Africa-specific human genetic variation near CHD1L associates with HIV-1 load

Paul J McLaren*, Immacolata Porreca, Gennaro Iaconis, Hoi Ping Mok, Subhankar Mukhopadhyay, Emre Karakoc, Sara Cristinelli, Cristina Pomilla, István Bartha, Christian W Thorball, Riley H Tough, Paolo Angelino, Cher S Kiar, Tommy Carstensen, Segun Fatumo, Tarryn Porter, Isobel Jarvis, William C Skarnes, Andrew Bassett, Marianne K DeGorterMohana Prasad Sathya Moorthy, Jeffrey F Tuff, Eun-Young Kim, Miriam Walter, Lacy M Simons, Arman Bashirova, Susan Buchbinder, Mary Carrington, Andrea Cossarizza, Andrea De Luca, James J Goedert, David B Goldstein, David W Haas, Joshua T Herbeck, Eric O Johnson, Pontiano Kaleebu, William Kilembe, Gregory D Kirk, Neeltje A Kootstra, Alex H Kral, Olivier Lambotte, Ma Luo, Simon Mallal, Javier Martinez-Picado, Laurence Meyer, José M Miro, Pravi Moodley, Ayesha A Motala, James I Mullins, Kireem Nam, Niels Obel, Fraser Pirie, Francis A Plummer, Guido Poli, Matthew A Price, Andri Rauch, Ioannis Theodorou, Alexandra Trkola, Bruce D Walker, Cheryl A Winkler, Jean-François Zagury, Stephen B Montgomery, Angela Ciuffi, Judd F Hultquist, Steven M Wolinsky, Gordon Dougan, Andrew M L Lever, Deepti Gurdasani, Harriet Groom, Manjinder S Sandhu*, Jacques Fellay*

*Corresponding author af dette arbejde


HIV-1 remains a global health crisis1, highlighting the need to identify new targets for therapies. Here, given the disproportionate HIV-1 burden and marked human genome diversity in Africa2, we assessed the genetic determinants of control of set-point viral load in 3,879 people of African ancestries living with HIV-1 participating in the international collaboration for the genomics of HIV3. We identify a previously undescribed association signal on chromosome 1 where the peak variant associates with an approximately 0.3 log10-transformed copies per ml lower set-point viral load per minor allele copy and is specific to populations of African descent. The top associated variant is intergenic and lies between a long intergenic non-coding RNA (LINC00624) and the coding gene CHD1L, which encodes a helicase that is involved in DNA repair4. Infection assays in iPS cell-derived macrophages and other immortalized cell lines showed increased HIV-1 replication in CHD1L-knockdown and CHD1L-knockout cells. We provide evidence from population genetic studies that Africa-specific genetic variation near CHD1L associates with HIV replication in vivo. Although experimental studies suggest that CHD1L is able to limit HIV infection in some cell types in vitro, further investigation is required to understand the mechanisms underlying our observations, including any potential indirect effects of CHD1L on HIV spread in vivo that our cell-based assays cannot recapitulate.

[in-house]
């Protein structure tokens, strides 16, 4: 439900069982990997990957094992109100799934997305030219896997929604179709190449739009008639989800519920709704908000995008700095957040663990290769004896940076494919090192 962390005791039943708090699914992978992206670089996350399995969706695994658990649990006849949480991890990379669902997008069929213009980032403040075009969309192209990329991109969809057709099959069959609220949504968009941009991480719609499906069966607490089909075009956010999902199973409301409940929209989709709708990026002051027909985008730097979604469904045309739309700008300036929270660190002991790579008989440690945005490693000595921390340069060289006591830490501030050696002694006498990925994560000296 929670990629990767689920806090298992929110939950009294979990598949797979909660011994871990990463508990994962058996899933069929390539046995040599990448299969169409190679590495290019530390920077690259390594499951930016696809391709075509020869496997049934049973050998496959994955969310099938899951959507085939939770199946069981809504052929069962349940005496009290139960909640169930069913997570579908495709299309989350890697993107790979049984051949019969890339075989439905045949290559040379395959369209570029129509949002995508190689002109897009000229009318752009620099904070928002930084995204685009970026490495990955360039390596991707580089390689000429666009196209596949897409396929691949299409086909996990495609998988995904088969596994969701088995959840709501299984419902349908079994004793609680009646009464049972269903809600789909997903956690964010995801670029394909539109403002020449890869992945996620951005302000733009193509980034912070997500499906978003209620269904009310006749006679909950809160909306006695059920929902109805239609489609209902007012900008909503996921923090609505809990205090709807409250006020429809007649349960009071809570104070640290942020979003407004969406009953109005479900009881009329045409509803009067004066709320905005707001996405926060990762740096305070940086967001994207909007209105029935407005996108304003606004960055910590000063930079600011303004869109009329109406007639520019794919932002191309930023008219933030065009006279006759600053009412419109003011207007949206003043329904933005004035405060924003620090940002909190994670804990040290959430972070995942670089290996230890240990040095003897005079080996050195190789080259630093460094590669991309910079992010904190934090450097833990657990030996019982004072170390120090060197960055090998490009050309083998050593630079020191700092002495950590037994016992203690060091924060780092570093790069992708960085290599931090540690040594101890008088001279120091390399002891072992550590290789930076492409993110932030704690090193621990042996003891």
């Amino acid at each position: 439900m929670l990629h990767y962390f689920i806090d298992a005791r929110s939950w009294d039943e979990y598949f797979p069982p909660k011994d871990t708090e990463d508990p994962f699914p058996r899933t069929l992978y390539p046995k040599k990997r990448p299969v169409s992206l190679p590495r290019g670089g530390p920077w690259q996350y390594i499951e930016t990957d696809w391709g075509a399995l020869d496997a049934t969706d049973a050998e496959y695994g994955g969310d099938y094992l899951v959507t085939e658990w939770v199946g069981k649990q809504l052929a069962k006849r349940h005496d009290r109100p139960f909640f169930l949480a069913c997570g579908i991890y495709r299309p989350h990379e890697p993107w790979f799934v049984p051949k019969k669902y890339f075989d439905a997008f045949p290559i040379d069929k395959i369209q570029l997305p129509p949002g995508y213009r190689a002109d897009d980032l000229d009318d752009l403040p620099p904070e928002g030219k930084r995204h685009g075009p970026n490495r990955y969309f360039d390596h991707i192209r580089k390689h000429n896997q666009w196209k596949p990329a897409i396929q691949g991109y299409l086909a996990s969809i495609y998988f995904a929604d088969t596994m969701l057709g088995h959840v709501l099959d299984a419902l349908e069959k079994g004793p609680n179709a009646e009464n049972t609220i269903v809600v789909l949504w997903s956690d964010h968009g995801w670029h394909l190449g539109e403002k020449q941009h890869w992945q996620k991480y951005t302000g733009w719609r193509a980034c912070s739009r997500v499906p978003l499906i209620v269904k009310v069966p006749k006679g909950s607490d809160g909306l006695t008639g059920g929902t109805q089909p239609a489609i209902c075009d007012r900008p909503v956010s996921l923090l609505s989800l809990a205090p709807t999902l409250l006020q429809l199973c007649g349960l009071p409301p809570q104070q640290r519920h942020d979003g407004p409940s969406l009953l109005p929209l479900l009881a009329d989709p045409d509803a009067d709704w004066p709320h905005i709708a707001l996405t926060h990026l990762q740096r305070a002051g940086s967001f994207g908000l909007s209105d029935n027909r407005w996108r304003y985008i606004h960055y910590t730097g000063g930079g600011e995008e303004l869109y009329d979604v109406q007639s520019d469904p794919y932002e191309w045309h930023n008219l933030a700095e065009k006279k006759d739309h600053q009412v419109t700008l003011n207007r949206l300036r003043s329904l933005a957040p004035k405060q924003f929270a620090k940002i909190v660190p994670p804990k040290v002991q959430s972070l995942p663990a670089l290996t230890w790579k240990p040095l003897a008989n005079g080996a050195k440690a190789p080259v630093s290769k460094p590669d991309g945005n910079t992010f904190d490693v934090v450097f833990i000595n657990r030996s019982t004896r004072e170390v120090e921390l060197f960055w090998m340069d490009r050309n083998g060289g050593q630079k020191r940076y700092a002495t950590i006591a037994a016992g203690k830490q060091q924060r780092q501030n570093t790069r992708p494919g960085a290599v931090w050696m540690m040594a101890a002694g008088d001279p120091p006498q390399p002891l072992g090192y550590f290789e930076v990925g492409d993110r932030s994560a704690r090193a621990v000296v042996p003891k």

Udgave nummer7976
Sider (fra-til)1025-1030
Antal sider6
StatusUdgivet - aug. 2023


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